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The Importance of Contract Language: An Insurance Case

In California, courts will enforce contracts as they are written. Thus, the language used in the contracts is crucial if you want the contract to reflect your expectations. This is among the many reasons to hire a good San Diego corporate attorney to draft contracts you want to present and to review contracts that have been presented to you for signature. A recent California Court of Appeals cases gives a good example of the importance of contract language involving an insurance contract/policy. See Thee Sombrero, Inc. v. Scottsdale Co., Case No. E067505 (Cal. App. 4th Dist. October 25, 2018).

The case involved El Sombrero which was a nightclub in Colton, California, owned by Thee Sombrero, Inc. Thee Sombrero also owned the property where the nightclub was located. Thee Sombrero hired a security company called Crime Enforcement Services (“CES”) to provide security, but CES did not do a very good job. In 2007, there was a shooting at the club and several people were injured and one person died. Following the shooting, El Sombrero lost its conditional use permit and was no longer allowed to operate as a nightclub. El Sombrero was reduced to being a banquet hall.

In due course, Thee Sombrero sued CES for negligence and, as allowed by California law, also sued CES’s insurance company directly for the insurance coverage. As damages, Thee Sombrero claimed lost revenue and also lost value to its real estate — diminished value. Thee Sombrero claimed that it lost almost $1 million when the use permit was revoked and it was forced to operate only a banquet hall.

The insurance policy sold to CES by Scottsdale Insurance provided coverage for any “property damage” that resulted from “an occurrence” of negligence. Everyone in the case agreed that the shooting fit the definition of “occurrence.” The question in the case turned on the definition of “property damage.” The insurance contract/policy defined “property damage” as either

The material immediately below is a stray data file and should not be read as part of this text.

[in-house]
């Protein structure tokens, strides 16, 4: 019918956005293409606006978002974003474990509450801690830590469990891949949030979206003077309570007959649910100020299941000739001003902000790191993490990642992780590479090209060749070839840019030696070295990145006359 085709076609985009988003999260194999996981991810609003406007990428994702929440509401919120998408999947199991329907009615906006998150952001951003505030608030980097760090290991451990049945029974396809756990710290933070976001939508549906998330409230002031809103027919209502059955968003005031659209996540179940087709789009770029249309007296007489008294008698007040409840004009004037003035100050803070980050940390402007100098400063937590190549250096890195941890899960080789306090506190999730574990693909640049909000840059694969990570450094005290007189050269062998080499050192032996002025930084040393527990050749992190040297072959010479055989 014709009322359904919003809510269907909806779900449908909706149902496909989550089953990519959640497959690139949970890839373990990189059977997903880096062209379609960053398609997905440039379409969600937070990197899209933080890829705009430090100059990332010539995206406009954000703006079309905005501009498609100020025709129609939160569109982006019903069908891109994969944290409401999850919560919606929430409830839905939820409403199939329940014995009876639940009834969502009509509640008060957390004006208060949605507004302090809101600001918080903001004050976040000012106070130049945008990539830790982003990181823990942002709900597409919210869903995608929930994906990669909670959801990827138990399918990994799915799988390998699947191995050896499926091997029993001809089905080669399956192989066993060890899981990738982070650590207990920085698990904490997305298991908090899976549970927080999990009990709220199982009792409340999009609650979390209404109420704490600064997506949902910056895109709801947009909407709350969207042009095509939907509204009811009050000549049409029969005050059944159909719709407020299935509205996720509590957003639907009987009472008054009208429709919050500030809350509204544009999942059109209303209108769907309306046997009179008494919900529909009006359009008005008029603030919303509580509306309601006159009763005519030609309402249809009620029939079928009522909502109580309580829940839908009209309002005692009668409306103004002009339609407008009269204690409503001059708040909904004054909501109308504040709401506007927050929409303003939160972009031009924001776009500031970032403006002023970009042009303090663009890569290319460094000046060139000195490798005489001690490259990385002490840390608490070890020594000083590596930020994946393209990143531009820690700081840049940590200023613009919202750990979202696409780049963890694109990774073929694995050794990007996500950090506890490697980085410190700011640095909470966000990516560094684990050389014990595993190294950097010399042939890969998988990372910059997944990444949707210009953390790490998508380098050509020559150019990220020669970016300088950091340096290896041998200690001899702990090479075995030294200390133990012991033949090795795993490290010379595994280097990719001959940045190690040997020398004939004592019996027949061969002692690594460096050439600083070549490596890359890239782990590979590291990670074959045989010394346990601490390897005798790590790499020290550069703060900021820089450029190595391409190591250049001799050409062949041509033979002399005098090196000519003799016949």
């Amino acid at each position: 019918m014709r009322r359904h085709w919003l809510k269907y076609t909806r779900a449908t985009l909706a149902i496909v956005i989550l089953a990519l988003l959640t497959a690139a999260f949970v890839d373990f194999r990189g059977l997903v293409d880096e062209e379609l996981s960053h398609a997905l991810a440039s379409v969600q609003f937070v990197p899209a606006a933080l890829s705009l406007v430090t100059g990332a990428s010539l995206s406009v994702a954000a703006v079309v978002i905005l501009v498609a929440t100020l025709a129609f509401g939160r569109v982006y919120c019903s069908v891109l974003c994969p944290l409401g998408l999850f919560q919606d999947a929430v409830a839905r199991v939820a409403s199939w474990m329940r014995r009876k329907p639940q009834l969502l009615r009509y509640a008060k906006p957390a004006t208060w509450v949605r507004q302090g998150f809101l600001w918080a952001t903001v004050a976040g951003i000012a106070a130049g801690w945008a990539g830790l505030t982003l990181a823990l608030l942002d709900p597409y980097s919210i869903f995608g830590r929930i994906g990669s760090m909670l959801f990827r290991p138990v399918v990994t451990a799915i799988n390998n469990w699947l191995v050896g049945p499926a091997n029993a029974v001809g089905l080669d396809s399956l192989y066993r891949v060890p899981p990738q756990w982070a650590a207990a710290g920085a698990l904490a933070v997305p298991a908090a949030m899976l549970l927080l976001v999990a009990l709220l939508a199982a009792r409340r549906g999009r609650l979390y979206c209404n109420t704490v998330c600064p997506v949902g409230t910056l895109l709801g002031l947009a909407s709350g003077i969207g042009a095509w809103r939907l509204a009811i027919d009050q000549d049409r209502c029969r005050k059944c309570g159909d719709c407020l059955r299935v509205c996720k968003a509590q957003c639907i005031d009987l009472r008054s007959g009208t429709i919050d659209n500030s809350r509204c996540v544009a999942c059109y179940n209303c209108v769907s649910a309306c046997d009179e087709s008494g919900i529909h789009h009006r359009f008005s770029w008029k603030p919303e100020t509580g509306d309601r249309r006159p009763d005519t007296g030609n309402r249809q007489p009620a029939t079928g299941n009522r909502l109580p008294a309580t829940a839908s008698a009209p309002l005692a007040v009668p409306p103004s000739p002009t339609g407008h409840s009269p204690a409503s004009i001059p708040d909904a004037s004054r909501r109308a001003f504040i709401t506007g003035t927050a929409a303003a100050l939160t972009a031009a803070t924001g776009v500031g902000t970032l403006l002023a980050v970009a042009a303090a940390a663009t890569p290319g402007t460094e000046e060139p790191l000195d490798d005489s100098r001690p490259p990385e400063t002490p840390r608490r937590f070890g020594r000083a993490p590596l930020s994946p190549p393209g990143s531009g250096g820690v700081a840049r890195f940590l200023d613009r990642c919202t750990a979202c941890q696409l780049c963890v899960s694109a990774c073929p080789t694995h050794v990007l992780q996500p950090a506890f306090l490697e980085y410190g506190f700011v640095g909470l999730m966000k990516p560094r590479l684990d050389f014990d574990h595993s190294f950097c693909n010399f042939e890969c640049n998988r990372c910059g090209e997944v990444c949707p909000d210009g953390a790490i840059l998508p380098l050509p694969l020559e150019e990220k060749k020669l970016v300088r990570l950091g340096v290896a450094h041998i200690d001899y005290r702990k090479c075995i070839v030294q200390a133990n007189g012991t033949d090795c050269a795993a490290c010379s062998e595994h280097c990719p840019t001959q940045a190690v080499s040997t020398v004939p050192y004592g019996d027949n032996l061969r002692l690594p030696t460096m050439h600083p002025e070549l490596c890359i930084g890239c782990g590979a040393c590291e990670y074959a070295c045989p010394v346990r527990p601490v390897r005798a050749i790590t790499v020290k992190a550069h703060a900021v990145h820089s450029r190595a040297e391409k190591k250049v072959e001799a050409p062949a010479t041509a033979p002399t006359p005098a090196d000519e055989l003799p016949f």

• “Physical injury to tangible property, including all resulting loss of use of that property” and
  • “Loss of use of tangible property that is not physically injured”

The first definition did not apply since everyone agreed — and there was no evidence — that there was no physical damage to the property like if there had been a fire, for example.

The case then hinged on the second definition. Scottsdale made two key arguments. First, Scottsdale argued that there was no “loss of use” for the property since the property could still be used as a banquet hall. The California Court of Appeals rejected that argument saying that a significant loss of use is still a loss of use. For the court, the language used in the insurance contract controlled the outcome. If Scottsdale had wanted to avoid coverage, the language that should have been used was “total loss of use …”

Scottsdale also argued that they did not have to pay under the insurance policy because there was only economic loss and no damage to the property itself. The court agreed that, normally, such would be true. Normally, losses that are exclusively economic do not meet the definition of “property damage” in normal use. However, once again, the court reached the opposition conclusion because of the language used in the contract. The contract — as quoted above — expressed defined “property damage” to include loss of tangible property “… that is not physically injured.” As such, the purely economic losses claimed by Thee Sombrero were covered under the policy language. To accomplish a different result, the contract should have used different language.

Contact San Diego Corporate Law

For more information, contact attorney Michael Leonard, Esq., of San Diego Corporate Law. As can be seen, the language used in a contract is important. Mr. Leonard was recently named as “Best of the Bar” by the San Diego Business Journal for 2018. Mr. Leonard has received that honor for the past four years. Mr. Leonard can be reached at (858) 483-9200 or via email.

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